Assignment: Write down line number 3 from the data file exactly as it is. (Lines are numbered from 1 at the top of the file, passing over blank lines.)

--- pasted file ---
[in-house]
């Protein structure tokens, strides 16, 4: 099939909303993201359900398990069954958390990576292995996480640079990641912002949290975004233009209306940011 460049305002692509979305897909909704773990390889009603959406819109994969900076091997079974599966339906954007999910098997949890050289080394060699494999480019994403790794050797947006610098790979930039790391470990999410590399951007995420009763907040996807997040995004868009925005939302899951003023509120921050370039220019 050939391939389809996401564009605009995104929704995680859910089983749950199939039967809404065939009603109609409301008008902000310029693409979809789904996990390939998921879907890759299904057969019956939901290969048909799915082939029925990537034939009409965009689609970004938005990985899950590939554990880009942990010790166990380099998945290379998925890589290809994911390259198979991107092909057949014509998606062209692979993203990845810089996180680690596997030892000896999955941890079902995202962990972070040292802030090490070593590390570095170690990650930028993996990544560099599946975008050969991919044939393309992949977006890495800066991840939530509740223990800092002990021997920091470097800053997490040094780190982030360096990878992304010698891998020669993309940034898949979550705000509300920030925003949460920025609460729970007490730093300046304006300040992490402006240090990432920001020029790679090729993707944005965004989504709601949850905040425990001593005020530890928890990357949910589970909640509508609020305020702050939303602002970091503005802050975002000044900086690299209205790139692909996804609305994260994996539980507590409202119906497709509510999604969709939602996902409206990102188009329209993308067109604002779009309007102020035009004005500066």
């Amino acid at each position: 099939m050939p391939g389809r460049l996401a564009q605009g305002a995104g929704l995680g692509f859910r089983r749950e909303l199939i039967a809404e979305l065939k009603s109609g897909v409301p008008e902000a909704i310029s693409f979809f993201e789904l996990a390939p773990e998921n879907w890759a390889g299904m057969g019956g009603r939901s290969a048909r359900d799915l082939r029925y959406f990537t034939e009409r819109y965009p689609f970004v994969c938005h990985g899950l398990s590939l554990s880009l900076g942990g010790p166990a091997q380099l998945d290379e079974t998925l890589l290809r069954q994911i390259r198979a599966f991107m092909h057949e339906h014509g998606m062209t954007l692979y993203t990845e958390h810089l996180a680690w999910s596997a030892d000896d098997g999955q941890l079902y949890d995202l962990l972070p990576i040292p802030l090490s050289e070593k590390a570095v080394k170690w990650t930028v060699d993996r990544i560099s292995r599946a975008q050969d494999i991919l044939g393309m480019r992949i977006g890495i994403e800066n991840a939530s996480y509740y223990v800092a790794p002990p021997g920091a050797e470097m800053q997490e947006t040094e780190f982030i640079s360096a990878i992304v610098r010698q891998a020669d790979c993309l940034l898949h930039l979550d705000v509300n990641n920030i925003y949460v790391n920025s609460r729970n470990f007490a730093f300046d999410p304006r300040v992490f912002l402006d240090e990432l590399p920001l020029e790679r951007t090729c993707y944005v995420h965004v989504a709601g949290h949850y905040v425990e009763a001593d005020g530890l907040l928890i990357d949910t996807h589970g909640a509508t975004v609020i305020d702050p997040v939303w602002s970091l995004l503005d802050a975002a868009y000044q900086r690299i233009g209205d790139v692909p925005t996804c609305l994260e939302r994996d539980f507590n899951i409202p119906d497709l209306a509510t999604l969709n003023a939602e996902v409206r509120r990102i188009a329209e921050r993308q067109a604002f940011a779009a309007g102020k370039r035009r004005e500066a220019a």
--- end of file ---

């Amino acid at each position: 099939m050939p391939g389809r460049l996401a564009q605009g305002a995104g929704l995680g692509f859910r089983r749950e909303l199939i039967a809404e979305l065939k009603s109609g897909v409301p008008e902000a909704i310029s693409f979809f993201e789904l996990a390939p773990e998921n879907w890759a390889g299904m057969g019956g009603r939901s290969a048909r359900d799915l082939r029925y959406f990537t034939e009409r819109y965009p689609f970004v994969c938005h990985g899950l398990s590939l554990s880009l900076g942990g010790p166990a091997q380099l998945d290379e079974t998925l890589l290809r069954q994911i390259r198979a599966f991107m092909h057949e339906h014509g998606m062209t954007l692979y993203t990845e958390h810089l996180a680690w999910s596997a030892d000896d098997g999955q941890l079902y949890d995202l962990l972070p990576i040292p802030l090490s050289e070593k590390a570095v080394k170690w990650t930028v060699d993996r990544i560099s292995r599946a975008q050969d494999i991919l044939g393309m480019r992949i977006g890495i994403e800066n991840a939530s996480y509740y223990v800092a790794p002990p021997g920091a050797e470097m800053q997490e947006t040094e780190f982030i640079s360096a990878i992304v610098r010698q891998a020669d790979c993309l940034l898949h930039l979550d705000v509300n990641n920030i925003y949460v790391n920025s609460r729970n470990f007490a730093f300046d999410p304006r300040v992490f912002l402006d240090e990432l590399p920001l020029e790679r951007t090729c993707y944005v995420h965004v989504a709601g949290h949850y905040v425990e009763a001593d005020g530890l907040l928890i990357d949910t996807h589970g909640a509508t975004v609020i305020d702050p997040v939303w602002s970091l995004l503005d802050a975002a868009y000044q900086r690299i233009g209205d790139v692909p925005t996804c609305l994260e939302r994996d539980f507590n899951i409202p119906d497709l209306a509510t999604l969709n003023a939602e996902v409206r509120r990102i188009a329209e921050r993308q067109a604002f940011a779009a309007g102020k370039r035009r004005e500066a220019a």